Is birth the old-fashioned way on its way out in Mexico?
The sight of a pregnant woman in labor has become increasingly rare in Mexican hospitals, which now have the highest rate of Caesarean procedures in Latin America. Nearly one in two women give birth by C-section in Mexico today in public and private hospitals; in private hospitals alone, the rate is 70 percent.
Caesarean rates in Mexico far surpass World Health Organization (WHO) recommendations for a target rate between 10 and 15 percent and are beginning to draw scrutiny.
“It’s been high for awhile but it’s climbed to alarming levels,” says Glenda Furszyfer, a doula, or birth assistant, in Mexico City.
The factors driving the rising rates of C-sections are numerous, ranging from Mexican consumers’ increasing economic power to lopsided insurance payouts that favor surgery, as well as doctors and patients who prefer the convenience of scheduling birth.
There is also the example set by its northern neighbor: Caesarean rates hit their highest in the United States in 2009 at nearly 33 percent, according to the American College of Obstetricians and Gynecologists (ACOG). Despite ACOG’s recommendations that hospitals limit C-sections to cases where the health of the mother or baby is at risk in a vaginal birth, the rate hasn’t abated.
“It’s a reflection,” says Dr. Jorge Kunhardt, director of Medica Sur Lomas, an upscale private women’s hospital that encourages fewer C-sections. “Whatever happens in the US, we learn it here in Mexico.”
And yet Mexico has far surpassed US rates, prompting concerned health professionals and consumer advocates to question the risks to women and families of so few natural births.
The only choice?
When Mariana Granados told her Mexico City gynecologist that she and her partner were planning a pregnancy, she says the doctor spoke about Caesarean surgery as if it was the only option. It was a natural recommendation: The gynecologist herself had two C-sections, as had the other doctor with whom she shared a practice.
“I wanted something more natural,” Ms. Granados says, so she switched doctors and hired a doula, Ms. Furszyfer.
In Mexico and across Latin America, rising incomes have led more couples to choose private hospital care and more technology in birth, including C-sections. According to the WHO, a doubling of income corresponds to a 77 percent increase in the rate of Caesarean.
Although studies show Caesareans can present higher risks to the woman and baby compared with vaginal delivery, practitioners in Mexico say doctors rarely discuss these risks with patients. Longer hospital stays, exposure to infections after the operation, and greater complications in subsequent pregnancies are a few issues cited by ACOG. Infants born through C-section face an increased risk of respiratory problems and more often struggle to breastfeed.
Recent research has also linked Caesarean sections to higher rates of obesity in young children, one theory being that these children miss the crucial intestinal bacteria that must be acquired in the birth canal.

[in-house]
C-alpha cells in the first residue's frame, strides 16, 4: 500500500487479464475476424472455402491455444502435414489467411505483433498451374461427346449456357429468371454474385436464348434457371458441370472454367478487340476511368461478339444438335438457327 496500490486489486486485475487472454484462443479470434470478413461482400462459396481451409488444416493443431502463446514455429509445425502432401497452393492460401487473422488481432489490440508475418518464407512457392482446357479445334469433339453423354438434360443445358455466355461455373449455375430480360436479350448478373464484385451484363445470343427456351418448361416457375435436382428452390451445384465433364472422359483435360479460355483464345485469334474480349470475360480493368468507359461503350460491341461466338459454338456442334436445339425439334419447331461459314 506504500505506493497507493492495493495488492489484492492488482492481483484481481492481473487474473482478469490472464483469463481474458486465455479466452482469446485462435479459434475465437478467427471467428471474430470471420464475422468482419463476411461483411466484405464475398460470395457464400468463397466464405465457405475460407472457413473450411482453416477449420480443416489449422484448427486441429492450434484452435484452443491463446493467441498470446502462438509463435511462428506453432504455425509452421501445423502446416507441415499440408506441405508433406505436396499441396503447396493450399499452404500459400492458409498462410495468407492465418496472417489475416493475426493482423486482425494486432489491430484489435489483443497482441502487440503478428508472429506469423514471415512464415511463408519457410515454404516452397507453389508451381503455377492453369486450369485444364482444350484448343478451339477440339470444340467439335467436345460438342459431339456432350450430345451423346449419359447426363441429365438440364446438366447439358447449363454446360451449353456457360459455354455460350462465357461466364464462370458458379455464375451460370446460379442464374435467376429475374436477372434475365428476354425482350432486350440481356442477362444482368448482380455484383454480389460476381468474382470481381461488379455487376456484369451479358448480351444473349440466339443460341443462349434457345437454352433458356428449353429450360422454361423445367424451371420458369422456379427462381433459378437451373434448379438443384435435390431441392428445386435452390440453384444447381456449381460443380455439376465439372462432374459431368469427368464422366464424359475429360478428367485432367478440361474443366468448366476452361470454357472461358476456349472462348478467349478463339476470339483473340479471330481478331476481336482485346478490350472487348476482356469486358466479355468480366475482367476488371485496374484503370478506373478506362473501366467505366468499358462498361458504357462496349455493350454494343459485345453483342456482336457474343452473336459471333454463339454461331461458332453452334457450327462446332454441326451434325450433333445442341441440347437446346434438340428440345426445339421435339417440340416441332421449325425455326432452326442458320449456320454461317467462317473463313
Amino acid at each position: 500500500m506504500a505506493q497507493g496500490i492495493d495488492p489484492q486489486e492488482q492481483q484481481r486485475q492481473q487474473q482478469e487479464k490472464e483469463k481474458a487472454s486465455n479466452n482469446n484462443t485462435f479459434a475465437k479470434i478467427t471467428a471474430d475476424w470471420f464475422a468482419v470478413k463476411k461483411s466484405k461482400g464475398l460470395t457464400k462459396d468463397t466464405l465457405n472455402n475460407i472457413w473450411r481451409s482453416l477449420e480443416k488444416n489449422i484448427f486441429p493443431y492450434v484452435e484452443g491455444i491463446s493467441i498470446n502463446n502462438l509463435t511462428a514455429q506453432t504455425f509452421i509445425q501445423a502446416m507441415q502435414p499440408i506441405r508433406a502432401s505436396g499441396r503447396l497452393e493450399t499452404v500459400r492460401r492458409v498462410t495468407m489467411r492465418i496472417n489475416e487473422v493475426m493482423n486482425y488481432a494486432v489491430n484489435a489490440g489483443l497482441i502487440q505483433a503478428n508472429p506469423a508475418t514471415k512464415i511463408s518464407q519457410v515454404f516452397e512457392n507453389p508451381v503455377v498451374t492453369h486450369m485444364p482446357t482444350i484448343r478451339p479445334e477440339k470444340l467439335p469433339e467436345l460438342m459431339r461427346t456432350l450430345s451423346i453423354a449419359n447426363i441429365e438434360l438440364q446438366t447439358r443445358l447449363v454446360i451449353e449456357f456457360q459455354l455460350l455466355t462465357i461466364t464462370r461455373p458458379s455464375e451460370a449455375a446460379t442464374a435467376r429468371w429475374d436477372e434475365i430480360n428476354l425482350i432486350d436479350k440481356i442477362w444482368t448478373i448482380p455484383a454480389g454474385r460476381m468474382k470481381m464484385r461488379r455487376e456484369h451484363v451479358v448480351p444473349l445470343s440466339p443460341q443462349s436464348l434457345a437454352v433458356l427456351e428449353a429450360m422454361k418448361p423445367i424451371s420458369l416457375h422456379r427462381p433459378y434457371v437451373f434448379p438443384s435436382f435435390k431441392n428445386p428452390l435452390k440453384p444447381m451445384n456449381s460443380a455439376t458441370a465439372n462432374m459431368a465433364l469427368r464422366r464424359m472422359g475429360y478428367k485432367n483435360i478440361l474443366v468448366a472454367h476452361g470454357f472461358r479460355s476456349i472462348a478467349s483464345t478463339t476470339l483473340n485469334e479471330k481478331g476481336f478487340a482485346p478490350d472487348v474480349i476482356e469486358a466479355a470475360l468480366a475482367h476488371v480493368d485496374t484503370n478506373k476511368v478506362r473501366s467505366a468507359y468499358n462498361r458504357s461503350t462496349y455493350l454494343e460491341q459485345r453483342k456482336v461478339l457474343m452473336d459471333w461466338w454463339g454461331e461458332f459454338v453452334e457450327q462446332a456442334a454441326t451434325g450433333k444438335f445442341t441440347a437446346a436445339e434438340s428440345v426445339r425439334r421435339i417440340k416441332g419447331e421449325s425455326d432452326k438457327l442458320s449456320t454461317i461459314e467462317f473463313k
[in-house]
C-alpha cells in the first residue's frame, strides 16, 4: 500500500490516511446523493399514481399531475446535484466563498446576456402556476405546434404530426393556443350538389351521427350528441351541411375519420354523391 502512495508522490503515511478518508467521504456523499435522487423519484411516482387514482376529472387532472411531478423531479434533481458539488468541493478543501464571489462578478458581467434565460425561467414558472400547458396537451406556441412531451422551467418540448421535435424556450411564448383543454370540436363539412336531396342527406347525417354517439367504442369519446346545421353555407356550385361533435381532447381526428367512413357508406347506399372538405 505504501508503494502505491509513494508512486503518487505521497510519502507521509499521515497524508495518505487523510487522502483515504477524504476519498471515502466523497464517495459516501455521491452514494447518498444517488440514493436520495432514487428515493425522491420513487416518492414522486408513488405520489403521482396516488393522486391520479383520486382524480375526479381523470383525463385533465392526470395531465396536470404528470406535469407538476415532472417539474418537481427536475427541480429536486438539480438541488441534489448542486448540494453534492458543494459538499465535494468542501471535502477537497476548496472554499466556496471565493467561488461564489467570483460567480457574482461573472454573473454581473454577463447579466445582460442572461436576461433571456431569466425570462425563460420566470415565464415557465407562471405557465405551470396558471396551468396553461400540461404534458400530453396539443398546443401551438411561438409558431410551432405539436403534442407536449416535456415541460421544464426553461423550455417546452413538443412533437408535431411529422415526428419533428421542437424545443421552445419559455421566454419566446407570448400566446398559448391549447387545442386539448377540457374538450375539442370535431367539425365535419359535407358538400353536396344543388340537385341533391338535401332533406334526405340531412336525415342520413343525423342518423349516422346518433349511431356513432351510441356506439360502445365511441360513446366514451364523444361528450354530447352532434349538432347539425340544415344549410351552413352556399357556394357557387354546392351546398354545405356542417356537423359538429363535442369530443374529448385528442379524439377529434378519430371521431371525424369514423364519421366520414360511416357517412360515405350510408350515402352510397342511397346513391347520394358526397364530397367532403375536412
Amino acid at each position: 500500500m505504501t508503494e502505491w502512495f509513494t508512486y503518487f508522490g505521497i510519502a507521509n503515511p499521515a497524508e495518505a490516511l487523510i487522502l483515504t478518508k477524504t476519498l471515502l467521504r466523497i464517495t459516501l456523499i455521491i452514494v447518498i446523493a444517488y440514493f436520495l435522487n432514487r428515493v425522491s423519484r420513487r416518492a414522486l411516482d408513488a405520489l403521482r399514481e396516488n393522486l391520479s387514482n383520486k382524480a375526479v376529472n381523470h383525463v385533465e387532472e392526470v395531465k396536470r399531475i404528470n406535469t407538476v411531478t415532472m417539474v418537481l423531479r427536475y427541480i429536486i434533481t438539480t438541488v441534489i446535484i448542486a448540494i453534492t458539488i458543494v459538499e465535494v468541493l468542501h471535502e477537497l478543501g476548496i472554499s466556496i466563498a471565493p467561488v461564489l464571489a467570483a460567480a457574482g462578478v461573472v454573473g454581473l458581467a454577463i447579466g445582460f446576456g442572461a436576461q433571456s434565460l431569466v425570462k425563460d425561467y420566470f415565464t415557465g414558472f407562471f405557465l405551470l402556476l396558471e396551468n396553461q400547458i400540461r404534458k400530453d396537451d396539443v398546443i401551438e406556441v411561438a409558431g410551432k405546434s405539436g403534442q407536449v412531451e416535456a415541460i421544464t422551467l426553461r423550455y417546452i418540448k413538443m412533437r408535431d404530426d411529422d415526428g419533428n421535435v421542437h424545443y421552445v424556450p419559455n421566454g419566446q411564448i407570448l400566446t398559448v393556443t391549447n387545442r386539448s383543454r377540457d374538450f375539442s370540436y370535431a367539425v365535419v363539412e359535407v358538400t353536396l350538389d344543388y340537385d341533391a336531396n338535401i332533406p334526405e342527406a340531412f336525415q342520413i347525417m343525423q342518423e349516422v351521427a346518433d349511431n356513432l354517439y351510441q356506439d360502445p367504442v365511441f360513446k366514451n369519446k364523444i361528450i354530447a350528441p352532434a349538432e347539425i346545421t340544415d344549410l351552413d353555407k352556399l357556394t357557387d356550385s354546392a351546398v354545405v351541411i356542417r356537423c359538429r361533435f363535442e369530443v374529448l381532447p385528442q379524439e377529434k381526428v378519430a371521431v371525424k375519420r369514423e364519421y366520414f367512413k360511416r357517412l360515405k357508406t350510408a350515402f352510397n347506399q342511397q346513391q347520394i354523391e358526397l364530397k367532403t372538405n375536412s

Still, the pressures to choose the relative knowns of surgery over the unknowns of natural labor continue to press doctors and patients toward the former.
“Caesarean section gives us much greater control,” says Dr. Francisco Padilla Del Toro, head of a public hospital in Mexico City’s San Angel neighborhood. “Yes, there are more risks in Caesareans, but the control over those risks is much greater.”
Then there are insurance concerns, for doctors and patients. Many private Mexican health plans pay for Caesareans but not for vaginal birth, even though at a private hospital the costs are similar, about $4,000 for vaginal delivery and $6,000 for a C-section. Doctors at private hospitals opt more quickly for C-sections if complications arise due to the threat of lawsuits – likewise one of the driving reasons for the high US Caesarean rate.
“There is no question that where there is an unfavorable climate for getting sued, physicians have [a] lower threshold for when they decide to perform a Caesarean,” says Dr. George Macones, chair of obstetrics and gynecology at Washington University in St. Louis.
Doctors feel the economic pressures day to day, as well, not just in malpractice.
“Financial incentives play an important role,” says Katia Garcia, a researcher with Mexico City-based consumer rights group El Poder del Consumidor, which works to educate women about their birth options. “Doctors that can program Caesareans all day earn a lot more.”
Against the grain
Granados gave birth to a boy, Luciano, nearly two months ago at Medica Sur Lomas, the hospital that encourages fewer C-sections (although the hospital’s rate is still well above the recommended average at 53 percent). He was born in water, without many of the typical hospital interventions and no pressure to have a Caesarean, she says.
“In Mexico at least, women opt for Caesarean with the idea they won’t suffer,” she says. “But you realize that [in vaginal birth] you recover much more quickly. It makes me sad that Caesareans are such a common, dominant practice.”
Her family and friends treat her experience like a rarity, she says. “No one can believe I had a natural birth.”